Consider a weightless constraint (spring or shaft) whose one end is fixed and the other end carrying a heavy disc, as shown in Fig. This system may execute one of the three above mentioned types of vibrations.
(i) Longitudinal vibrations:
When the particles of the shaft or disc move parallel to the axis of the shaft, as shown in Fig. (a), then the vibrations are known as longitudinal vibrations. In this case, the shaft is elongated and shortened alternately and thus the tensile and compressive stresses are induced alternately in the shaft.
(ii) Transverse vibrations:
When the particles of the shaft or disc move approximately perpendicular to the axis of the shaft, as shown in Fig. (b), then the vibrations are known as transverse vibrations. In this case, the shaft is straight and bent alternately, and bending stresses are induced in the shaft.
(iii) Torsional vibrations:
When the particles of the shaft or disc move in a circle about the axis of the shaft, as shown in Fig. (c), then the vibrations are known as torsional vibrations. In this case, the shaft is twisted and untwisted alternately and the torsional shear stresses are induced in the shaft.
Causes of Vibration in Machines
There are various sources of vibration in an industrial environment :
(a) Impact processes such as pile driving and blasting.
(b) Rotating or reciprocating machineries such as engines, compressors, and motors.
(c) Transportation vehicles such as trucks, trains, and aircraft.
(d) The flow of fluids through pipes and without pipes.
(e) Natural calamities such as earthquakes.
Effects of Vibration :
There are various harmful effects of vibration :
(a) Excessive wear of bearings.
(b) Formation of cracks in machines, buildings, and structures, etc.
(c) Loosening of fasteners in mechanical systems.
(d) Structural and mechanical failures in machines and buildings.
(e) Frequent and costly maintenance of machines.
(f) Electronic malfunctions through the failure of solder joints.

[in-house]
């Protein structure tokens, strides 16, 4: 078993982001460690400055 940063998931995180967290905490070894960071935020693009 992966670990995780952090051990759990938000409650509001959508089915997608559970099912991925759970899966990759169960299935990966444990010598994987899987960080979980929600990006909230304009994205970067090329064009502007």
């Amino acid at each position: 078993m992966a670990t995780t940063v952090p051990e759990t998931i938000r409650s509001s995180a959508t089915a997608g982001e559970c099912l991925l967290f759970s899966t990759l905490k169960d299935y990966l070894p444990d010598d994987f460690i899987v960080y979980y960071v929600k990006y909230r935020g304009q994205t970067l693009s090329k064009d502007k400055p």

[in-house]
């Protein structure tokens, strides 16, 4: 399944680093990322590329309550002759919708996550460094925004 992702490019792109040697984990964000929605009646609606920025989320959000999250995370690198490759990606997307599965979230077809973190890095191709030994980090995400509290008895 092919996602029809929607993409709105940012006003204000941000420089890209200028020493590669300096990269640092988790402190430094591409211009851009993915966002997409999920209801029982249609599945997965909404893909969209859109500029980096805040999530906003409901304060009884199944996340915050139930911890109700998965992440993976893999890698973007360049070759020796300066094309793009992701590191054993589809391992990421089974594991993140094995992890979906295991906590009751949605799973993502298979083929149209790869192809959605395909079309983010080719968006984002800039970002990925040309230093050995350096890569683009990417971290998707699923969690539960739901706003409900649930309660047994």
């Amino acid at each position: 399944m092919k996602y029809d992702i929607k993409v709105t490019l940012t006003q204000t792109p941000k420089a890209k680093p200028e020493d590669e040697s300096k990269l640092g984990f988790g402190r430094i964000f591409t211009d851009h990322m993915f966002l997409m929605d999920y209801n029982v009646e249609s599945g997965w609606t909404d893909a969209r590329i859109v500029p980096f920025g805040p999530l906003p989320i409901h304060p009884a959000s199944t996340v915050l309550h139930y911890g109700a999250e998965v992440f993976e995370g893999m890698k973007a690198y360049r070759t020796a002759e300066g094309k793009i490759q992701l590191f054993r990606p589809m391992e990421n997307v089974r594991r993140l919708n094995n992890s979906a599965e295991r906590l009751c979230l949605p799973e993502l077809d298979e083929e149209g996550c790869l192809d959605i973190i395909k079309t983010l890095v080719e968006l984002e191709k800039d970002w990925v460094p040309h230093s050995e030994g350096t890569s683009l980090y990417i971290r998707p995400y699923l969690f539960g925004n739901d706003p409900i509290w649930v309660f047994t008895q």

(g) Abrasion of insulation around electric conductors, causing soots.
(h) The occupational exposure of humans to vibration leads to pain, discomfort, and a reduction in working efficiency.
Sources of vibration in machine tool
1) Unbalanced of rotating parts
2) Misalignment of coupling and bearing
3) Defective drive
4) Interference in gears
5) Self-induced vibrations because of the cutting process (tool chatter) are generated and
changes its magnitude.
6) Hydraulic forces
7) Aerodynamic forces.
8) Mechanical looseness or insufficient rightness of fasteners.
Following are methods to reduce the vibration in machine tool
1. Change of cutting parameters: Decrease the feed rate, depth of cut and cutting speed
2. Change of tool geometry: Increase of rake angle and method of clamping of the workpiece
3. Change of characteristics of the vibratory system: The following methods can be employed:
(i) Use tuned undamped vibration absorber to counteract forced vibration with a constant frequency.
Example: Electromagnetic imbalance of motion
(ii) Use of stiffener between table and over-arm of a horizontal milling machine, reduction of overheating of the tool in the lathe, use of tighter clamping of the workpiece, use of steady for long slender workpieces, etc.
(iii) Introduction of vibration absorber in the vibratory system especially in boring, milling, and turning operations.
4. Modification of the regenerative effect
(i) The regenerative instability can be destroyed by the use of milling cutters of irregular tooth pitch for slab milling or different helix angles on successive teeth.
(ii) The regenerative instability can be destroyed by the use of continuously variable spindle speed under program control.